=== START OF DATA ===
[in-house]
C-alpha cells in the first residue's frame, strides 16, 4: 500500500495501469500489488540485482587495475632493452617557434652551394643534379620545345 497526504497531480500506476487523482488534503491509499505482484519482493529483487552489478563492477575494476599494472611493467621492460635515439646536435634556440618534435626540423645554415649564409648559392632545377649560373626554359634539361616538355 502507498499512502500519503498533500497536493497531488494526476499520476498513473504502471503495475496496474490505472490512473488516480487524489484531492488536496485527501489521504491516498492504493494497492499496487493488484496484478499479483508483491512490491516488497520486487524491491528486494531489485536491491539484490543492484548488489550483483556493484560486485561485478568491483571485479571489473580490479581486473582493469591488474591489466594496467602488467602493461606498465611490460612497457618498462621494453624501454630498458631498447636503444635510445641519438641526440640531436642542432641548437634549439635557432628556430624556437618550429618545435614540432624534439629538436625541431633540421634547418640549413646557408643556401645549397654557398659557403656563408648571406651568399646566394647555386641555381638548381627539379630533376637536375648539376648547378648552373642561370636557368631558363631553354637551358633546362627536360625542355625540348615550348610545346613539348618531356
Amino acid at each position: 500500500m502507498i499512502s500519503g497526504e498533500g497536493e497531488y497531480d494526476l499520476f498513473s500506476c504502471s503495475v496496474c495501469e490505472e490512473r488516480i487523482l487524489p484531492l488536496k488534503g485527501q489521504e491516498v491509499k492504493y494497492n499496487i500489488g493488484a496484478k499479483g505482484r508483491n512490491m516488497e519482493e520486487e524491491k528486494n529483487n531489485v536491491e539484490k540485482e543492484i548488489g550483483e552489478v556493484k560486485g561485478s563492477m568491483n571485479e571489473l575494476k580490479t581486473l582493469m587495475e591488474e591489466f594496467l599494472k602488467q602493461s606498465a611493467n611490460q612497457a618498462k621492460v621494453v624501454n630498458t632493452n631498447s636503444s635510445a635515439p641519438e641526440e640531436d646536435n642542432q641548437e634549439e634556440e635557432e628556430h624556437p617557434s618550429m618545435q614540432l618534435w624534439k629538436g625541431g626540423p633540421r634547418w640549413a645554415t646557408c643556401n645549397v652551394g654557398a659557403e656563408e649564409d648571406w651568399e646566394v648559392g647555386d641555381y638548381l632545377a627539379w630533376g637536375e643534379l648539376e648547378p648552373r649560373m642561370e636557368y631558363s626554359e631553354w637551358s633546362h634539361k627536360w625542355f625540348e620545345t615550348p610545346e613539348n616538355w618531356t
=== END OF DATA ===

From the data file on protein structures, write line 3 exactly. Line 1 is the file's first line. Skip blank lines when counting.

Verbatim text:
Amino acid at each position: 500500500m502507498i499512502s500519503g497526504e498533500g497536493e497531488y497531480d494526476l499520476f498513473s500506476c504502471s503495475v496496474c495501469e490505472e490512473r488516480i487523482l487524489p484531492l488536496k488534503g485527501q489521504e491516498v491509499k492504493y494497492n499496487i500489488g493488484a496484478k499479483g505482484r508483491n512490491m516488497e519482493e520486487e524491491k528486494n529483487n531489485v536491491e539484490k540485482e543492484i548488489g550483483e552489478v556493484k560486485g561485478s563492477m568491483n571485479e571489473l575494476k580490479t581486473l582493469m587495475e591488474e591489466f594496467l599494472k602488467q602493461s606498465a611493467n611490460q612497457a618498462k621492460v621494453v624501454n630498458t632493452n631498447s636503444s635510445a635515439p641519438e641526440e640531436d646536435n642542432q641548437e634549439e634556440e635557432e628556430h624556437p617557434s618550429m618545435q614540432l618534435w624534439k629538436g625541431g626540423p633540421r634547418w640549413a645554415t646557408c643556401n645549397v652551394g654557398a659557403e656563408e649564409d648571406w651568399e646566394v648559392g647555386d641555381y638548381l632545377a627539379w630533376g637536375e643534379l648539376e648547378p648552373r649560373m642561370e636557368y631558363s626554359e631553354w637551358s633546362h634539361k627536360w625542355f625540348e620545345t615550348p610545346e613539348n616538355w618531356t